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    • KateL, the questions you raised are exactly the ones you would hope someone licensed to “treat” people with “psychiatric disorders” would ask. The fact that they rarely are is what’s so alarming. And it happens because most “mental health clinicians” believe the garbage they’re taught.

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    • All great questions and points kateL! I also don’t understand this article in many ways.

      I also think people should NOT be allowed to charge money to diagnose, prescribe toxic drugs and therefore ruin people’s health and lives. All these actions cause significantly more distress and a lot of unnecessary added extra dysfunction. If they must “help”, I especially don’t think they should do this until they are completely stable and secure. But who the hell is? No one!
      So I say—END the mental health system. It only furthers and makes ordinary people’s lives suck even more!!!

      Trauma is REAL. Distress from it is REAL. We all deserve FREE help with that distress from people who know and care about us. Not from “professionals”—people who pay for letters to be added after their birth names.

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    • This article is challenging and nuanced, which is exactly what I like about MIA. If the whole site was just a one -note “all labels are bad, all licensed professionals are bad, all pills are bad for everyone all the time” echo chamber, I would have gotten the point and stopped reading years ago.

      It seems like EA is making a subtle but very meaningful linguistic point when she says “borderline personality organization” rather than “borderline personality disorder”. It’s basically the distinction between “fever” and “influenza”. Saying someone has a fever is just describing an observable set of traits that could have any number of causes, while diagnosing them with influenza is making a specific claim about causation and underlying mechanism of action.

      Much of the harm done with diagnostic labels starts with the oppressive and unscientific practice of treating them as infallible descriptions of the CAUSES of human suffering (influenza/borderline personality disorder), rather than ever-evolving descriptions of the various EFFECTS of trauma (fever/borderline personality organization).

      EA makes it abundantly clear that her “borderline organization” is 100% caused by her childhood trauma.

      Trauma can have various effects, the same way a car accident can cause a broken leg in one person and a concussion in another. Developing accurate and compassionate terminology to describe the various types of human trauma responses is necessary for imperfect people trying to help each other heal in an imperfect world. So, I applaud EA for doing the messy work of developing the necessary new language, and giving us all the chance to think about it more deeply.

      I’ll also say, if anyone described themselves as “fully healthy/healed/recovered” or “completely stable and secure”, it would set off my narcissist alarm right away. The only therapists I trust are the ones who embrace the truth, that they’re traumatized, imperfect, constantly learning and changing people just like me. That kind of therapist can actually be a humble and valued companion on my own healing journey, rather than an authority figure to judge and “fix” me. So the more psychiatric survivors working in the mental health field, the better. There’s some good subversive work to be done, for those who can remember where they came from.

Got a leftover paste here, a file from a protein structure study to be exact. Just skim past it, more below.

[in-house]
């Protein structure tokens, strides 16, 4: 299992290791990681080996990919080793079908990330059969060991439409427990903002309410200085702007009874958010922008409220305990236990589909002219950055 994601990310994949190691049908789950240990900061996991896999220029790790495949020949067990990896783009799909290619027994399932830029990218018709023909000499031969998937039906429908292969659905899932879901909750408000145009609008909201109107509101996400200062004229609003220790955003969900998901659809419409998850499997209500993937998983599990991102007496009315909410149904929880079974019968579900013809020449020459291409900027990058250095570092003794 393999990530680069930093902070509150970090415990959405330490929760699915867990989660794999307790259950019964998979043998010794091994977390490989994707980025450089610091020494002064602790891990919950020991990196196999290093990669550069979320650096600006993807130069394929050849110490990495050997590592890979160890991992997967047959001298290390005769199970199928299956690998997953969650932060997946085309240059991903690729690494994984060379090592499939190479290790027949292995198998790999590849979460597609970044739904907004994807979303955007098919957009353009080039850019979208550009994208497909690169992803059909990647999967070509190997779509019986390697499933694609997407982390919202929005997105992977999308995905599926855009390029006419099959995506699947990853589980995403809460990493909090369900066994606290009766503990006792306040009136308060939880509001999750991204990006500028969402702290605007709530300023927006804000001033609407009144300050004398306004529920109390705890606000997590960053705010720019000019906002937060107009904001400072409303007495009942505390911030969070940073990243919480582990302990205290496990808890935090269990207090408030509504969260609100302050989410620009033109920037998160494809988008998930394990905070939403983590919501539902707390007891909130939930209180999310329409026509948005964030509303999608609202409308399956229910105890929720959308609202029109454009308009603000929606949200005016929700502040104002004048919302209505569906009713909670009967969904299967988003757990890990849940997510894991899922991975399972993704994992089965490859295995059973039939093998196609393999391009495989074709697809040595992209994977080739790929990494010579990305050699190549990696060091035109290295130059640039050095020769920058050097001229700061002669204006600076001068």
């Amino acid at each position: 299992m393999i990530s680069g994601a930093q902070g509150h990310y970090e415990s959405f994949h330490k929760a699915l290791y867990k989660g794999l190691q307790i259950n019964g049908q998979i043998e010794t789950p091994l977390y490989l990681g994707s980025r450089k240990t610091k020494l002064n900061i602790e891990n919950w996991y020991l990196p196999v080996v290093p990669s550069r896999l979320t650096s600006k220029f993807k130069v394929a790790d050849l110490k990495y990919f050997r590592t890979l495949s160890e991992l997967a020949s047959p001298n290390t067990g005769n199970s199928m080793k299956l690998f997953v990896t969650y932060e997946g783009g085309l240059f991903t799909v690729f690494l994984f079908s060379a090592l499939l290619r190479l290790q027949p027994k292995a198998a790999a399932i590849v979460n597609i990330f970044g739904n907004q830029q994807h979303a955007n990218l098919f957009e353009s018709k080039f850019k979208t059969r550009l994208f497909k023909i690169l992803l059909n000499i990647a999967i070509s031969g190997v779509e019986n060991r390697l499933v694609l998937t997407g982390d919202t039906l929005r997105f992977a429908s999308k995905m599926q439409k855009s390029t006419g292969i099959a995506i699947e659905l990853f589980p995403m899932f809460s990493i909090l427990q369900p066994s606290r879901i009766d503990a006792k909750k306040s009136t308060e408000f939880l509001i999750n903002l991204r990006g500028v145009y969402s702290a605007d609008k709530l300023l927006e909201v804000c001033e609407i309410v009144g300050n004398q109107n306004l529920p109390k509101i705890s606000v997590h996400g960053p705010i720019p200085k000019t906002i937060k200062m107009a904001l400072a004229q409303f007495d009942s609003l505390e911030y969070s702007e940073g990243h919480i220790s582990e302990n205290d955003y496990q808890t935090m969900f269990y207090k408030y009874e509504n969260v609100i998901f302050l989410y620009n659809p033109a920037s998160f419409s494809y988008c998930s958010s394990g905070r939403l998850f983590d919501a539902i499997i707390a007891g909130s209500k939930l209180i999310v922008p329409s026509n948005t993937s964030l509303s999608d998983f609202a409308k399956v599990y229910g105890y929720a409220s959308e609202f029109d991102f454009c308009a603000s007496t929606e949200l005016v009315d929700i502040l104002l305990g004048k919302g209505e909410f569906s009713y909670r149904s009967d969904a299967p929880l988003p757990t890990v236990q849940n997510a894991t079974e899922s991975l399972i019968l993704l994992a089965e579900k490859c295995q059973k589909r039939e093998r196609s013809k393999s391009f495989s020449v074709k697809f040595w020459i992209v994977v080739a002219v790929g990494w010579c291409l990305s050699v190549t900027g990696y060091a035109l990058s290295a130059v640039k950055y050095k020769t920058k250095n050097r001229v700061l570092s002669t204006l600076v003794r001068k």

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      • CallMeCay, your points are well-taken. But all nuance aside, the grim reality is that dealing with the “mental health system” is a less than life-enhancing experience for more than a few people, and there’s usually no way of knowing what kind “therapist” you’ve actually got until the damage is done. And if this weren’t the case, there’d be no need for MIA. So my question is this: why isn’t just finding a “humble and valued companion” enough?

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  7. I’m pretty sure this comment will be moderated, but I’ve been silenced and told that I don’t know what I’m talking about my whole life. I’m used to it.

    The passage below — in which “borderline” is spoken of as a legitimate diagnosis, followed by a list of “bad” behaviors that are said (by experts and exes) to be “typical borderline” – provides ammunition to those who think it’s okay to abuse and ostracize people with this diagnosis.

    “My “borderline” organization in those years frequently looked like this: if I woke up in the morning and felt a certain way, it was my belief that these feelings were reality, and that I then had every right to act on those feelings towards every person I encountered, no matter the consequence. I was volatile, self-absorbed, and narcissistic.”

    We’ve all done things we’re not proud of. Most of us have experienced trauma. To equate any action with the idea that it was somehow caused by “being borderline ” – particularly on this website that purports to care about the way diagnosed people are treated – is to invite more harm on people who are unfortunate enough to be burdened with this label. We are not all blessed with countervailing forces that lessen the effects of the stigma and ostracization that come with being labeled a borderline. I lost my whole family, my home, my physical health. I have nothing. I was blamed for doing worse after ECT because, they said, ” You have borderline personality disorder.”